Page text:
Selecting the best higher education video recording solution
By Mig Paredes
Colleges and universities should consider six key factors when they are determining what type of recorder and storage will best fulfill their video needs: identify essential requirements, key factors for storage and transmission, network options and concerns, embedded versus PC-based, what about a hybrid solution? and proprietary versus open architecture.
By Mig Paredes
Identify Key Requirements
Determine how the campus works. How many locations does it have? Is
there a legacy video system? What are the storage requirements? Check
on the budget and determine the purchasing cycle. Are the school’s
users sophisticated, and how many are there?
Determine which departments are involved. Each has its own focus and,
sometimes, one department is more important than are others. The loss
prevention department wants lots of coverage and clarity. Its staff is
focused on deterrence and apprehension. Various colleges within the
university and other departments might be contributing financially to
the system and will have a different perspective on what is important.
And the IT department is likely to be more concerned with network use,
open architecture and consumption of the institution’s resources.
Procurement wants to drive down costs. They may end up leaning toward
Key Factors for Storage and Transmission
Determine the manner of compression and whether navigating to H.264 is
an option. How many cameras are needed and what types? The higher the
resolution, the more bandwidth- and storage-intensive it will be. Use
low-frame rates on areas with minimal activities, such as most outdoor
applications, lesser used hallways and rooms not typically occupied.
DVRs usually specify how many remote users can be handled. Some DVRs
will let administrators go beyond their stated suggestion but,
typically, some level of performance may suffer. Some DVRs actually
drop a function or two to accommodate excess remote users.
Network options and concerns
Check out the existing infrastructure. Will this new video system bring
pain to any existing infrastructure? Check with IT to determine how
much bandwidth they can provide. They are likely to ask how much is
needed — don’t shortchange yourself. Leave room for potential expansion.
IT will worry that putting security video on the school’s network might
hurt its network performance. Be aware that the school’s current system
might cause you to lose recorded video. Should they share? Maybe two
independent systems are better, or perhaps you should segment the
existing network if separate systems are not obtainable. Working
together, both sides can ensure they each meet their mission objectives.
Discuss firewalls with IT contacts. DVRs must be able to talk to their
software through portals protected by firewalls that block out anything
not recognized. Therefore, it’s imperative to work with IT staff up
front and discover how best to accommodate their need for security,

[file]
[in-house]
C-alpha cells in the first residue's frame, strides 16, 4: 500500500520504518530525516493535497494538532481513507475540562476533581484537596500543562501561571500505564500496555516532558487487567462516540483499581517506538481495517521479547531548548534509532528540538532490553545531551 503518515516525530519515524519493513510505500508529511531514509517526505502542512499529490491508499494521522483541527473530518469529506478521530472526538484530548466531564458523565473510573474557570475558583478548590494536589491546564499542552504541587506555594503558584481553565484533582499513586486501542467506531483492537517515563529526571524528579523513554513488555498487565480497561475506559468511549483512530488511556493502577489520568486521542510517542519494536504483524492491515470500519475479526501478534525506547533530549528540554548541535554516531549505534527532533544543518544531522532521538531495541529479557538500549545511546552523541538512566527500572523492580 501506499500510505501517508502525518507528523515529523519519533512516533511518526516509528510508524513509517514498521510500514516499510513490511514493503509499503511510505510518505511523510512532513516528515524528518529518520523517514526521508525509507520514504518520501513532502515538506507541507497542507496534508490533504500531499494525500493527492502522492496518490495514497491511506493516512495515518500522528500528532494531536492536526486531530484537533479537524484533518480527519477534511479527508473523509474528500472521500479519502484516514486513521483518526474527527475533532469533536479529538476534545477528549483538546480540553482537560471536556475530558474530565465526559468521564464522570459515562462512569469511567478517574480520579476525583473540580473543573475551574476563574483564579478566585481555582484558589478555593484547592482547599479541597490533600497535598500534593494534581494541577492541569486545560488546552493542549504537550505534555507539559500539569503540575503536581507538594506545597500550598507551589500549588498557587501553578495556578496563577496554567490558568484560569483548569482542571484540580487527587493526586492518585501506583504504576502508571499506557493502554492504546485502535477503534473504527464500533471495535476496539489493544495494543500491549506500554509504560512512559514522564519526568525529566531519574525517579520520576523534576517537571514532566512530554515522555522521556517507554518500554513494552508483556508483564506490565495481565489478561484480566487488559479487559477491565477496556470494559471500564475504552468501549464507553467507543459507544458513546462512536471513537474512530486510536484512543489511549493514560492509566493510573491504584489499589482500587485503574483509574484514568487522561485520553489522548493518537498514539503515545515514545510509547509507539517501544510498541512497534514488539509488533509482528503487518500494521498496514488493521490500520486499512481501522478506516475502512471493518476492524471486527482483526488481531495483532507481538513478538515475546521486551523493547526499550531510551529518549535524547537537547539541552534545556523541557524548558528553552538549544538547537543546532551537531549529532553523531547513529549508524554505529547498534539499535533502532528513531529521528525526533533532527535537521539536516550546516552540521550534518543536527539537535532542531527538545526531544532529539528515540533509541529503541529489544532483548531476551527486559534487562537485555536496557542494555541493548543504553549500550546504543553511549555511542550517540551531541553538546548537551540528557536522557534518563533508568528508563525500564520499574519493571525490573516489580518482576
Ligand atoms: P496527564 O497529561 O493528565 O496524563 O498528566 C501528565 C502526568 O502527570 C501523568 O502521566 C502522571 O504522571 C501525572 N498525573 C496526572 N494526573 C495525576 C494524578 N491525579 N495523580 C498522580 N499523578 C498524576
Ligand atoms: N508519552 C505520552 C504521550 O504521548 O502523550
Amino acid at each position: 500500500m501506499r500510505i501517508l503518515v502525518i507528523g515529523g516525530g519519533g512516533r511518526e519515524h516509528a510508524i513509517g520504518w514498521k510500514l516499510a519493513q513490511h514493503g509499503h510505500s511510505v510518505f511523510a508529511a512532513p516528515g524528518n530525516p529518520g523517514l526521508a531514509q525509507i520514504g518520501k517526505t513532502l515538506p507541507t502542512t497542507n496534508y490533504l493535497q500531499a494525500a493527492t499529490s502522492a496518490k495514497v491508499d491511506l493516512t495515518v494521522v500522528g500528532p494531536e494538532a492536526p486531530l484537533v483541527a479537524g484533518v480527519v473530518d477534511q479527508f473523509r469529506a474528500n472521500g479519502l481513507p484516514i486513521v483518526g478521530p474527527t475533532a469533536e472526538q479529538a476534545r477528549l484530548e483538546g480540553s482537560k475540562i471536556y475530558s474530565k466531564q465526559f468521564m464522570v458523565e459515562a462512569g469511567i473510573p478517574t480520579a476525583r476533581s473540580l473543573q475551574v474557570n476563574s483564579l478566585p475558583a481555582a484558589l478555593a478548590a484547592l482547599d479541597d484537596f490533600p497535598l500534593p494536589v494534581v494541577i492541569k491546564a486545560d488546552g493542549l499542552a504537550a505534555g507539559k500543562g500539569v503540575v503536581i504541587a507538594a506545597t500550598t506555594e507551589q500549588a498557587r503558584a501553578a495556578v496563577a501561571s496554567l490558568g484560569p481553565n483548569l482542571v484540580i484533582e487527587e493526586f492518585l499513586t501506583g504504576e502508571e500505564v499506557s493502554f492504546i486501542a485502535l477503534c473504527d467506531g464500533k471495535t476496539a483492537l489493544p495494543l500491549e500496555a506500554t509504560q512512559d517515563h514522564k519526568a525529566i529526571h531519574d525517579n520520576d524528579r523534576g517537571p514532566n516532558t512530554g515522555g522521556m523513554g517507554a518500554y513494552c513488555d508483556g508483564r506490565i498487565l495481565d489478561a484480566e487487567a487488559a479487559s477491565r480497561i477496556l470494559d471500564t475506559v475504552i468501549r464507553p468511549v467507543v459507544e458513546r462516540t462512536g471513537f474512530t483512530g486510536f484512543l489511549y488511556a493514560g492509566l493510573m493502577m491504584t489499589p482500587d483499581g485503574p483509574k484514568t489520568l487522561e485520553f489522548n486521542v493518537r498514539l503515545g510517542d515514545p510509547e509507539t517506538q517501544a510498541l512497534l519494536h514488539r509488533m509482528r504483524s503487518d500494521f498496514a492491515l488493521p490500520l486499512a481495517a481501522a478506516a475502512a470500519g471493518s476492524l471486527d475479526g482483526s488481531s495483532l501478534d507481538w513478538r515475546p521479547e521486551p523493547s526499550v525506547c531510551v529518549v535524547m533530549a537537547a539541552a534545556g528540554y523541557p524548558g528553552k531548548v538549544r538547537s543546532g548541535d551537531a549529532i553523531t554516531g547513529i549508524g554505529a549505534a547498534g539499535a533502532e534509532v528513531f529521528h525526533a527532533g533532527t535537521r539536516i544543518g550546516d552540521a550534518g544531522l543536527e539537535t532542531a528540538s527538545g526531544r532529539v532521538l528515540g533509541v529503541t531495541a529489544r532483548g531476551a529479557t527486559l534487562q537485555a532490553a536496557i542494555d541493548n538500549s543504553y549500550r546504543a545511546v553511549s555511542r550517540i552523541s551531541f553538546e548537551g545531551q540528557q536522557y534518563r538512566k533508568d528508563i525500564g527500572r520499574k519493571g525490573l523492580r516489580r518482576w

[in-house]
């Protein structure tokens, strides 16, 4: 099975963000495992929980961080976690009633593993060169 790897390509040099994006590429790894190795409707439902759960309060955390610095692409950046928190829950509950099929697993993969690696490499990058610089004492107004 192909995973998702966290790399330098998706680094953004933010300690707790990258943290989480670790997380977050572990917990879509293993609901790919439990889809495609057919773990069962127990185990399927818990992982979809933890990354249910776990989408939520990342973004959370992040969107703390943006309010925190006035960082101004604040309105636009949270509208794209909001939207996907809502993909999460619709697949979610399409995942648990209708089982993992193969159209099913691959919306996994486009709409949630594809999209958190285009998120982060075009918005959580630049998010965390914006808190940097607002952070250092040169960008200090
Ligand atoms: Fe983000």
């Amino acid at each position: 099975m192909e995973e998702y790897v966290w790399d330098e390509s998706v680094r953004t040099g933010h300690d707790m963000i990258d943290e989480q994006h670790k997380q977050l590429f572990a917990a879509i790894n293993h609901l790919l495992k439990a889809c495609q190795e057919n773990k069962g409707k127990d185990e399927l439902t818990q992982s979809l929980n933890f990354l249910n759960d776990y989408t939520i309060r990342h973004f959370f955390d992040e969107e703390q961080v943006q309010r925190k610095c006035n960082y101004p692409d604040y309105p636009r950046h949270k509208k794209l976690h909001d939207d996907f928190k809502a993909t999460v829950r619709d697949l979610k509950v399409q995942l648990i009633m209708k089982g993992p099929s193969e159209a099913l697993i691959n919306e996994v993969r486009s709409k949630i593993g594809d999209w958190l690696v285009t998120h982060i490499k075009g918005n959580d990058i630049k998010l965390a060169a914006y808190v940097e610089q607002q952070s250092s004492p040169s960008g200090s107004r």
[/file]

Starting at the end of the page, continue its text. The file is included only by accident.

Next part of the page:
while providing access to the DVRs through those same portals.
Embedded versus PC-based
Non-PC-based DVRs (embedded) tend to recover better from power
fluctuations then their PC-based counterparts. They are not as
susceptible to viruses, worms, Trojans or spyware. Not being
computer-based, they pose little threat to the school’s networks.
Updates and patches require minimal IT involvement. They cost less,
which the procurement department will like, and they are scaleable,
which everyone will like as the system grows. Embedded DVRs feature a
smaller footprint, and there are many models from which you can choose.
However, embedded DVRs tend to be hardware-driven. Some argue that they
are not as user-friendly as PC-based DVRs. And they can be harder to
integrate to other technologies, such as POS, access control, building
management and switchers.
What about a hybrid solution?
Hybrid solutions bring lots of benefits. Within one box, six, twelve,
18, 24 or 30+ analogue cameras — or up to 32 or more IP cameras — can
be supported. The college or university can have numerous audio
channels, alarms and relays, and several terabytes of internal storage.
PTZ control is a snap and GUI interfaces make operation easy. However,
hybrid solutions are usually more expensive than non-hybrid ones, and
some feel they contribute to putting too much in one box.
Proprietary versus Open Architecture
“Proprietary” tends to be a bad word these days. Yet, these systems can
be very feature-rich. Because they provide closed access, integrity of
the data is better managed. However, cross integration is limited, and
this could affect future upgrades.
Other benefits of an open architecture are the standards that need to
be incorporated by both the manufacturers and the software developers.
The institution will reap greater flexibility in deployment. Most
consultants recommend going to the open architecture whenever possible.
Use These Six Tips
By reviewing these topics, the college can assure that it ends up with a better solution.
Mig Paredes is sales engineer with GVI Security.